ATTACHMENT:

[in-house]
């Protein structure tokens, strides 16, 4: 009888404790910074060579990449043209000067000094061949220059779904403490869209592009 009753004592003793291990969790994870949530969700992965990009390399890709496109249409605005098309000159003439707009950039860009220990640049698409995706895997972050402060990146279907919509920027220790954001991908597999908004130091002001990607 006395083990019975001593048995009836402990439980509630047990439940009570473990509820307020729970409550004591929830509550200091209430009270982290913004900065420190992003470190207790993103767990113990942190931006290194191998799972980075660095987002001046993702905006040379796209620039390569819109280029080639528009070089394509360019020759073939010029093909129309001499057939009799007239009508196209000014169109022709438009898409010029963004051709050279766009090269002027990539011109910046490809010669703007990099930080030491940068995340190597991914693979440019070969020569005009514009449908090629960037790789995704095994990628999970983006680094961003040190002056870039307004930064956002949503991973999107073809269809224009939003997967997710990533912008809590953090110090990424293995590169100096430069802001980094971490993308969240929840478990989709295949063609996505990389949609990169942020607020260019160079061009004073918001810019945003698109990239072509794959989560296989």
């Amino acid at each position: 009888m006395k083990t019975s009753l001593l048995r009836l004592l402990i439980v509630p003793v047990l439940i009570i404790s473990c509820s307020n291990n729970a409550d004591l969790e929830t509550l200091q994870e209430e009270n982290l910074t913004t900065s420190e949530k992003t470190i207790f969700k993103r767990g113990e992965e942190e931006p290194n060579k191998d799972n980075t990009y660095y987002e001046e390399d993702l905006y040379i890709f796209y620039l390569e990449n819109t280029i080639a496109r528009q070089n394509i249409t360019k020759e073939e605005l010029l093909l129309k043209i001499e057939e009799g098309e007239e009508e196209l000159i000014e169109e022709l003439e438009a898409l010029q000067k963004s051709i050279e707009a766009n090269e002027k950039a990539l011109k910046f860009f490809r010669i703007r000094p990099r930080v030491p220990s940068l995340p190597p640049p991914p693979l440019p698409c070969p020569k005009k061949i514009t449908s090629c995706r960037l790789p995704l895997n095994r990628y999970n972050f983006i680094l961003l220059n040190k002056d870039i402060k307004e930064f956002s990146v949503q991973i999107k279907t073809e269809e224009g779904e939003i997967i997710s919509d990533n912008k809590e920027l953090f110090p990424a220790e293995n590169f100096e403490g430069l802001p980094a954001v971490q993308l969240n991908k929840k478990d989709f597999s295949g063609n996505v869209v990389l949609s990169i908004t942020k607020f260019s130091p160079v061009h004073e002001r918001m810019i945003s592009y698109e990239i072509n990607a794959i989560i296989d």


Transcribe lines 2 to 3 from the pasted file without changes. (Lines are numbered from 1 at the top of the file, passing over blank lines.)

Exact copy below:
């Protein structure tokens, strides 16, 4: 009888404790910074060579990449043209000067000094061949220059779904403490869209592009 009753004592003793291990969790994870949530969700992965990009390399890709496109249409605005098309000159003439707009950039860009220990640049698409995706895997972050402060990146279907919509920027220790954001991908597999908004130091002001990607 006395083990019975001593048995009836402990439980509630047990439940009570473990509820307020729970409550004591929830509550200091209430009270982290913004900065420190992003470190207790993103767990113990942190931006290194191998799972980075660095987002001046993702905006040379796209620039390569819109280029080639528009070089394509360019020759073939010029093909129309001499057939009799007239009508196209000014169109022709438009898409010029963004051709050279766009090269002027990539011109910046490809010669703007990099930080030491940068995340190597991914693979440019070969020569005009514009449908090629960037790789995704095994990628999970983006680094961003040190002056870039307004930064956002949503991973999107073809269809224009939003997967997710990533912008809590953090110090990424293995590169100096430069802001980094971490993308969240929840478990989709295949063609996505990389949609990169942020607020260019160079061009004073918001810019945003698109990239072509794959989560296989």
């Amino acid at each position: 009888m006395k083990t019975s009753l001593l048995r009836l004592l402990i439980v509630p003793v047990l439940i009570i404790s473990c509820s307020n291990n729970a409550d004591l969790e929830t509550l200091q994870e209430e009270n982290l910074t913004t900065s420190e949530k992003t470190i207790f969700k993103r767990g113990e992965e942190e931006p290194n060579k191998d799972n980075t990009y660095y987002e001046e390399d993702l905006y040379i890709f796209y620039l390569e990449n819109t280029i080639a496109r528009q070089n394509i249409t360019k020759e073939e605005l010029l093909l129309k043209i001499e057939e009799g098309e007239e009508e196209l000159i000014e169109e022709l003439e438009a898409l010029q000067k963004s051709i050279e707009a766009n090269e002027k950039a990539l011109k910046f860009f490809r010669i703007r000094p990099r930080v030491p220990s940068l995340p190597p640049p991914p693979l440019p698409c070969p020569k005009k061949i514009t449908s090629c995706r960037l790789p995704l895997n095994r990628y999970n972050f983006i680094l961003l220059n040190k002056d870039i402060k307004e930064f956002s990146v949503q991973i999107k279907t073809e269809e224009g779904e939003i997967i997710s919509d990533n912008k809590e920027l953090f110090p990424a220790e293995n590169f100096e403490g430069l802001p980094a954001v971490q993308l969240n991908k929840k478990d989709f597999s295949g063609n996505v869209v990389l949609s990169i908004t942020k607020f260019s130091p160079v061009h004073e002001r918001m810019i945003s592009y698109e990239i072509n990607a794959i989560i296989d």